Sensitive but unclassified – please handle accordingly.

 

——-

SUMMARY

——-

 

1. (U) The University of Zimbabwe (UZ) is on the verge of

collapse as a result of a continuing three- month strike by

lecturers, insufficient resources, and dilapidated

conditions. Additionally, the UZ has been wracked by

violence as security forces have attacked students protesting

university conditions and GOZ oppression. Problems with the

administration of qualifying exams for secondary students

hoping to enter the UZ have forced thousands of students to

put their plans on hold. Meanwhile, the children of elites,

including offspring of ruling party officials, escape the

failing educational system by studying abroad, mainly in the

U.S., U.K. and Australia. End Summary.

 

———————————

Lecturers Strike For Better Wages

———————————

 

2. (U) The University of Zimbabwe (UZ) campus in Harare is

barely functioning as a strike by undergraduate faculty over

paltry wages stretches into its third month and threatens to

nullify the entire academic term. Only about two weeks of

undergraduate classes have taken place since the beginning of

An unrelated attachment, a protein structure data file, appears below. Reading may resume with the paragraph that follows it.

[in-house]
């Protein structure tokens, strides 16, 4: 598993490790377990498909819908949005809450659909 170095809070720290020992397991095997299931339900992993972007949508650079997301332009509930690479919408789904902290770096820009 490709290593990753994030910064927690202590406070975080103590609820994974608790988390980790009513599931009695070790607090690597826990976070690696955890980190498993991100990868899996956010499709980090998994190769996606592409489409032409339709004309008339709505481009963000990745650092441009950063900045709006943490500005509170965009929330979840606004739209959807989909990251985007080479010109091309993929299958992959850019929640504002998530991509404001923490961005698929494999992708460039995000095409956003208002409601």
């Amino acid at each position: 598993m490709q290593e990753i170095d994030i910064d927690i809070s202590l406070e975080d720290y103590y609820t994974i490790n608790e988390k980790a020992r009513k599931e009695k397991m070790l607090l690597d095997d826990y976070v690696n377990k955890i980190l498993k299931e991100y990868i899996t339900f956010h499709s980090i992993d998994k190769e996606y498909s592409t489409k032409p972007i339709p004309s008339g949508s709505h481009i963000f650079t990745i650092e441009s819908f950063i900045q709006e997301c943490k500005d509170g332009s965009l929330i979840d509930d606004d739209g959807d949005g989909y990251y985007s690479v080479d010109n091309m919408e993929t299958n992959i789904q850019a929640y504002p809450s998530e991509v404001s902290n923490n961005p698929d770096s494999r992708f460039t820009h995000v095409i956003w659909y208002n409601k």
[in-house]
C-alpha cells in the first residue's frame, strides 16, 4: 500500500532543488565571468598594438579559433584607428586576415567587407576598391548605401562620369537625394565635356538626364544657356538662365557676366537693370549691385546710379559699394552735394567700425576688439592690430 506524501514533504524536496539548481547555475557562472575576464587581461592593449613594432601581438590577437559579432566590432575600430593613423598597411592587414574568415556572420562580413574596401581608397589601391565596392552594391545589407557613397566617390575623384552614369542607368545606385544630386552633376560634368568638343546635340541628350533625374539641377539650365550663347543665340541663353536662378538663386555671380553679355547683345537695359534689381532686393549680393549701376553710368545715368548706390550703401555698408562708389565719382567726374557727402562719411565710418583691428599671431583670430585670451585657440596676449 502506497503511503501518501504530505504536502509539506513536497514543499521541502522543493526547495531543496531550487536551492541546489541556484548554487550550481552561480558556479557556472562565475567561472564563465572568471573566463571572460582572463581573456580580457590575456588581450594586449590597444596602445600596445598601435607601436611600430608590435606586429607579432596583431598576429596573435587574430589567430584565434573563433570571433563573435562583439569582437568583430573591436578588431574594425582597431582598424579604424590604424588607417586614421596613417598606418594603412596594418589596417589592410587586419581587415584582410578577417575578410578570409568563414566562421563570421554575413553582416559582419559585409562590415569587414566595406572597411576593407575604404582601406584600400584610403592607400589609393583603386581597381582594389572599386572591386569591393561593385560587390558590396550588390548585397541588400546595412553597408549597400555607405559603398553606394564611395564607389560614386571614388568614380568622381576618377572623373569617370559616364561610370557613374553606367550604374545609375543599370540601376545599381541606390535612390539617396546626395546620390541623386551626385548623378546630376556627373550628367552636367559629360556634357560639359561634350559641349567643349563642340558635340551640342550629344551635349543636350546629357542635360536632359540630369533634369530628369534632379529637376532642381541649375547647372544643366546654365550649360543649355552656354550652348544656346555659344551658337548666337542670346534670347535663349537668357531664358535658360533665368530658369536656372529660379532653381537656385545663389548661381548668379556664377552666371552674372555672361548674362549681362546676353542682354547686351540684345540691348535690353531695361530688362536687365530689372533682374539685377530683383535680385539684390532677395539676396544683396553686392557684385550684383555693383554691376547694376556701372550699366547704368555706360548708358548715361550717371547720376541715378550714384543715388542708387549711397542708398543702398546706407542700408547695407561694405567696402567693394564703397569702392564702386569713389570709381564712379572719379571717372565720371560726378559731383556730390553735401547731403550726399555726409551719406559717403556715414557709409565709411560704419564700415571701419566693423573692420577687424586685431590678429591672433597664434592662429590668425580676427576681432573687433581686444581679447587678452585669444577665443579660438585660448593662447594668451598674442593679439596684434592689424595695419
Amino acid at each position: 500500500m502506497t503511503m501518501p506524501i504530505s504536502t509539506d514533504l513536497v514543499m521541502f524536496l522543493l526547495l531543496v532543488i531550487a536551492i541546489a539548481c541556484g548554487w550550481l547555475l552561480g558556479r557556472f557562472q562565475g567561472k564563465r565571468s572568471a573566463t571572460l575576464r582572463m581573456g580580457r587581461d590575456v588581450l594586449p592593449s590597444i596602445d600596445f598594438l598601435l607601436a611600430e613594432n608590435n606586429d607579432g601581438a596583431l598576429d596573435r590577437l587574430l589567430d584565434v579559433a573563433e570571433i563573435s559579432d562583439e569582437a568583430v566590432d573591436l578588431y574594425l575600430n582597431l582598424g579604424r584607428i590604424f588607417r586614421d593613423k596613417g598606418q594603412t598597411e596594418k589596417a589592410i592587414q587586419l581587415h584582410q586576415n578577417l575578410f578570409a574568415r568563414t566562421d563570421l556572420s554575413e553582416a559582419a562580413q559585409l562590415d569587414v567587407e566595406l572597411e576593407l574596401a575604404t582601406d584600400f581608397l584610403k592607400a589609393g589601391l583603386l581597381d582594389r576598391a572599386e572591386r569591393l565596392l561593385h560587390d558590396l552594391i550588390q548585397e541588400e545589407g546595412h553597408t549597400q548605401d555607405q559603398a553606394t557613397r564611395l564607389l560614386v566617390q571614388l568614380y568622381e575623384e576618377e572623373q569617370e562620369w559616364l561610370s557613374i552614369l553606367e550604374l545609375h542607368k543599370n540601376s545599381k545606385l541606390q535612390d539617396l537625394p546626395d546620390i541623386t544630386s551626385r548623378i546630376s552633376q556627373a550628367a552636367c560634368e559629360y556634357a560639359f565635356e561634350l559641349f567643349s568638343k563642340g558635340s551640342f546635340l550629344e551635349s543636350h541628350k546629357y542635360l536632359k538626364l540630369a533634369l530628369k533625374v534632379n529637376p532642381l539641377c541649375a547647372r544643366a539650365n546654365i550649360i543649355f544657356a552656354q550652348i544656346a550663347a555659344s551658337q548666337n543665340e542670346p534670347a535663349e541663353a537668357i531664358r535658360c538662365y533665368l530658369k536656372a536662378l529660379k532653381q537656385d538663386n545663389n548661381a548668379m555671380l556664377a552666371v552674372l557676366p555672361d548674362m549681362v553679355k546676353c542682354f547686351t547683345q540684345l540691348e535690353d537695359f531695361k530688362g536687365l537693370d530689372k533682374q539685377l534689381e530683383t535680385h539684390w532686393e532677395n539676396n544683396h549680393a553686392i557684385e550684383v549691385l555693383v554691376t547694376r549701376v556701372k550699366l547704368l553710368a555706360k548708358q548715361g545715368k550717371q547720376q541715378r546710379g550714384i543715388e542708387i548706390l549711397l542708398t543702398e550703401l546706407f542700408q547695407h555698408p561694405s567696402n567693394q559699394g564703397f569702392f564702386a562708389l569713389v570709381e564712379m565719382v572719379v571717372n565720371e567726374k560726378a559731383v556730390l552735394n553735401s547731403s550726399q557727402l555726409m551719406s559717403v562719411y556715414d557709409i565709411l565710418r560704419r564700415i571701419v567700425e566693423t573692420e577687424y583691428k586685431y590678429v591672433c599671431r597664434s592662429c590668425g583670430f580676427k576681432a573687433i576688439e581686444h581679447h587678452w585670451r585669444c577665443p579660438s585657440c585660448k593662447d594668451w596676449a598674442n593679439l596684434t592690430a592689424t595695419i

the term, which is set to finish at the end of May. UZ

administrators have proposed extending the term to permit

time to prepare for exams, but lecturers have balked at the

idea. As things stand now, approximately 1,000 UZ final year

students will not graduate on time.

 

3. (U) Undergraduate lecturers continue to hold out for an

acceptable pay increase. At present, the monthly net salary

of a tenured UZ lecturer is equivalent to approximately US$30

(at the unofficial parallel market rate of Z$30,000:US$1).

The Poverty Datum Line (the minimum required to meet the

needs of an average family of five) was Z$1.7 million (about

US$57 at the parallel market rate) in March. UZ

administrators recently offered an increase that would have

given faculty a net salary of approximately Z$3.8 million

(about US$126 at the parallel market rate), but the lecturers

turned it down because the new salary would not have started

until July and inflation (reliable private sector economists

estimate annualized inflation to be between 8,500 and 14,000